Save states are a nifty feature. Many of the included games, such as Pac-Man, Galaga, Dr. Mario, and Excitebike don’t warrant them, but they are tremendously helpful in progression games like Castlevania and the notoriously long Super Mario Bros. 3. Now you don’t have to complete the games in one long sitting! The feature nullifies the password save function in games like Mega Man 2, and I also use it in favor of battery saves as offered in Metroid and Legend of Zelda. The other beneficial emulation feature the system offers is upgraded visuals. The original NES uses composite video output, but the Classic Edition plays in stunning 1080p HD. Therefore, the games look better than ever, especially considering how the NES 8-bit look has become a popular style all its own now. But if the upscaling weren’t enough, the system offers some display personalization options as well. Games play in 4:3 by default, but you can overlay a CRT filter or play in “Pixel Perfect” mode, which is basically a dot-by-dot mode that will keep the pixels perfectly square. The display modes suit each game differently: Castlevania looks best with the CRT filter, Zelda looks best in 4:3, and Mario 3 looks best in Pixel Perfect. Both the save state functionality and the display modes are some of the Classic Edition’s best features.
On that note…
I’d be doing you a disservice if I didn’t mention the popularity of hacking the system to include more games. Hackers have been able to modify it to include up to 700 games, which is close to the original’s full library. Some have even found ways to include titles from other game consoles! I’m not usually an advocate of hacking, but if more games on your NES Classic Edition seems worth the sacrifice of your warranty, then go for it—it’s certainly doable. But I lack the knowhow to tell you how to do it, so look elsewhere!
It’s certainly not worth a $300 scalper price, but is the system worth the $60 retail price? Quantitatively, the Atari Flashback puts it to shame with up to 100 more packed-in games. However, qualitatively, the NES Classic is the winner: you’ll get much more out of its titles. But even so, many of them are of extreme difficulty, and although the NES was where gaming came of age, some of the 30+ year old game design may be disappointing for the most casual fans; for them I recommend the follow-up SNES Classic Edition. As we did with the Atari, let’s compare the value of the system to that of the original components. Due to the rise in popularity of retro gaming in the past few years, the original NES has actually become pretty expensive. I usually see the console for sale at $90. Games vary in price (simple titles like Dr. Mario can go for as low as $5), but the big classics like Super Mario Bros. 3, Zelda (either of them), and Mega Man 2 can go for up to $50. The system doesn’t include any particularly rare titles. Of course, there’s always give and take, and you can go quite in-depth when looking at collecting for NES, and there are several alternatives. In fact, there are even first-party alternatives such as the Virtual Console on Wii, 3DS, and Wii U, as well as the collection of NES games included with a Nintendo Switch Online membership. So ultimately, it’s up to you—if you want to try the classics, become a hardcore collector, or be anywhere in between, there’s an NES option for you. I highly recommend looking through the many options before buying a Classic Edition.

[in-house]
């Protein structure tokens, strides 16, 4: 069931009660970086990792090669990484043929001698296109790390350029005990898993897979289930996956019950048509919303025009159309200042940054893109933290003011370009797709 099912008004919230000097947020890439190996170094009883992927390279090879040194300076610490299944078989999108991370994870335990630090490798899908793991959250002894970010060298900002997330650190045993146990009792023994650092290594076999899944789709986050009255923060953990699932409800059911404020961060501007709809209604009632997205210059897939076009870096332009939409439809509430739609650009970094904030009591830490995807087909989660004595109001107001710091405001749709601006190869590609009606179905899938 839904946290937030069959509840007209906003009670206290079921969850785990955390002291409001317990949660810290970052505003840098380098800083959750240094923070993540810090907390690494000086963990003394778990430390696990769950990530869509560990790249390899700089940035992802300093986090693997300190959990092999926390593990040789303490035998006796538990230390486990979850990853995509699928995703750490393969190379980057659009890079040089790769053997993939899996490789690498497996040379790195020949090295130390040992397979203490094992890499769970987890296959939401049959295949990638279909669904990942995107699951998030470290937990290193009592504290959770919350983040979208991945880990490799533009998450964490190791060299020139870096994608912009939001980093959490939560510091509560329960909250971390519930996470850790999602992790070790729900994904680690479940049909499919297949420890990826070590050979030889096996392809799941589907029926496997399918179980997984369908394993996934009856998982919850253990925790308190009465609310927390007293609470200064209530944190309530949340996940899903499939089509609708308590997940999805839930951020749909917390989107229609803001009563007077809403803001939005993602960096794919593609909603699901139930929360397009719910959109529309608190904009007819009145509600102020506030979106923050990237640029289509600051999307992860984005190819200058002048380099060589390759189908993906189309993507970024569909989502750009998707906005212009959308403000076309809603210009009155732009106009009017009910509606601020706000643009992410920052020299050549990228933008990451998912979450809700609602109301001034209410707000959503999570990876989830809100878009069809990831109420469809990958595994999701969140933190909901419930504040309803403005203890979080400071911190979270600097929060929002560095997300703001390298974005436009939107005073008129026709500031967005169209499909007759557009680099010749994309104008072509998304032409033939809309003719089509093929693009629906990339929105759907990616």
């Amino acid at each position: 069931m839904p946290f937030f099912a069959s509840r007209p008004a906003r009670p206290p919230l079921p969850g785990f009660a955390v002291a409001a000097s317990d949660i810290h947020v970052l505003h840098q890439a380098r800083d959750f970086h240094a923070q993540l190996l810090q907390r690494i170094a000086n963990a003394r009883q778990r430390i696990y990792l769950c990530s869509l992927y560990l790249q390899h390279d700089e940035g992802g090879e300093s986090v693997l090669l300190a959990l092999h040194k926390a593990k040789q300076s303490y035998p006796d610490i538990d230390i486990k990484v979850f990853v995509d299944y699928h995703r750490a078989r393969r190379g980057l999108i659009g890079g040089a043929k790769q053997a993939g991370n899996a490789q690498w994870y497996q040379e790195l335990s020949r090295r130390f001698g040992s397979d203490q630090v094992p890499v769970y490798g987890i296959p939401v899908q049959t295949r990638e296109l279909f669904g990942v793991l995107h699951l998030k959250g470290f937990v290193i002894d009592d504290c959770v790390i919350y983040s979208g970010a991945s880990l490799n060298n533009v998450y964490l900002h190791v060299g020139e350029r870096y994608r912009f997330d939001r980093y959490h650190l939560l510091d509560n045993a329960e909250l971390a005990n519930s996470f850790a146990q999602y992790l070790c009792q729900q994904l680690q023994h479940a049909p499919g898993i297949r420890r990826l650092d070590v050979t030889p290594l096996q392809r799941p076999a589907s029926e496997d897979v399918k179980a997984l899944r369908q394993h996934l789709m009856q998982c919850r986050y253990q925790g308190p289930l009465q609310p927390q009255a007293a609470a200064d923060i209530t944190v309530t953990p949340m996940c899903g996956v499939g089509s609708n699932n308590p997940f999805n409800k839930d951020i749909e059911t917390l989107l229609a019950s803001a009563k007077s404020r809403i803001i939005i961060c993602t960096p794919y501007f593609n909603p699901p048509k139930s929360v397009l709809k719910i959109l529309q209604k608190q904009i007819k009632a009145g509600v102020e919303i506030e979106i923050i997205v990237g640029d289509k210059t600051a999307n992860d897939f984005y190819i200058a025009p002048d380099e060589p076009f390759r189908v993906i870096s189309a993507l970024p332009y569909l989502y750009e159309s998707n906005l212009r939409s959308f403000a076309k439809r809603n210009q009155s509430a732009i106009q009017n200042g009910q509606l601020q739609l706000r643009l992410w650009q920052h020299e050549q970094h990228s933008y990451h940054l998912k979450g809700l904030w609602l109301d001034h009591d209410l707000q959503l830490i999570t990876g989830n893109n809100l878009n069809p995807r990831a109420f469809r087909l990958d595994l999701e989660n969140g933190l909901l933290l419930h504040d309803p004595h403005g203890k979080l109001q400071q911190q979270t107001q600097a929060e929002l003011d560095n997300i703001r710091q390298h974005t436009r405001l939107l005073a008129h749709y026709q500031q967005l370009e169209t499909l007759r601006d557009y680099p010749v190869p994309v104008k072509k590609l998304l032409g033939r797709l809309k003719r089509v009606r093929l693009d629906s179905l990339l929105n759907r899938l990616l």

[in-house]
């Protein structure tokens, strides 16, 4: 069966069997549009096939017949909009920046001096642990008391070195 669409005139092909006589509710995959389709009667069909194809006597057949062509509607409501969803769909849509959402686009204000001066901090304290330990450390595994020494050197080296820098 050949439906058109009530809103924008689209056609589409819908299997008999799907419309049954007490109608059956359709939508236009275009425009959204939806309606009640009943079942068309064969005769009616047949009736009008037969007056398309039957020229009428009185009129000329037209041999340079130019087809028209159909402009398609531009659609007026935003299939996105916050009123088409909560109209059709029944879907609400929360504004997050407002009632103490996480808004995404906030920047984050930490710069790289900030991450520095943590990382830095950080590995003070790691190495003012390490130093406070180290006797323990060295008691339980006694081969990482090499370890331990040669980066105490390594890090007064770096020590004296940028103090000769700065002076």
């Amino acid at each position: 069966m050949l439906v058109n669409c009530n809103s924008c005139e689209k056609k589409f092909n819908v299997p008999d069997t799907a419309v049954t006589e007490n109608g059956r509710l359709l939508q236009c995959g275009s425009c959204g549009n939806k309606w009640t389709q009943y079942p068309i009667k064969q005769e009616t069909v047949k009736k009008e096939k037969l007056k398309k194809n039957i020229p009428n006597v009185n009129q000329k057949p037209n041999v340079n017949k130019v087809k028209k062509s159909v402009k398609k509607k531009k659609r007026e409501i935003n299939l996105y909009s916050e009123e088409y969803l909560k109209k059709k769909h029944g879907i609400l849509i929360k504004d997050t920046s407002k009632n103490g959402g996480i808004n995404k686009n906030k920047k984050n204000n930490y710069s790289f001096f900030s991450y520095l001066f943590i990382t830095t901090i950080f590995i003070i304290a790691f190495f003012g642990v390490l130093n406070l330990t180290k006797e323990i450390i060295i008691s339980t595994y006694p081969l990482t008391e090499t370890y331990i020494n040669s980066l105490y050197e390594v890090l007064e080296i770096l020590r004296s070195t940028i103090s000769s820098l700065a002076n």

In addition to reviewing each retro edition console, I want to compile a ranking of the systems over the course of this series. As of now, I only have the NES Classic Edition and Atari Flashback to compare, but the list will grow as the series goes on. So how do these two compare to each other? The Atari has a much larger library of games included, and it has superior controller functionality. However, the NES trumps it in terms of menu experience, display, emulation features, and (most importantly) game quality. I also find it more convenient that there’s only one version of the NES Classic Edition, while there are over eight different issues of the Flashback (inconsistency is tough, folks). So, the NES wins this round. Here’s the official ranking so far:
**For those who don’t know, the Zapper was a peripheral for the NES that resembled a handgun. It was used for shooting games like Duck Hunt, where the player uses it to “shoot” onscreen ducks. While it was popular, the Zapper’s technology only allows it to function with CRT screens. Since the Classic Edition only has HDMI output, it cannot be played on CRT screens, and since the Zapper uses the original NES connector, it cannot be plugged into the system.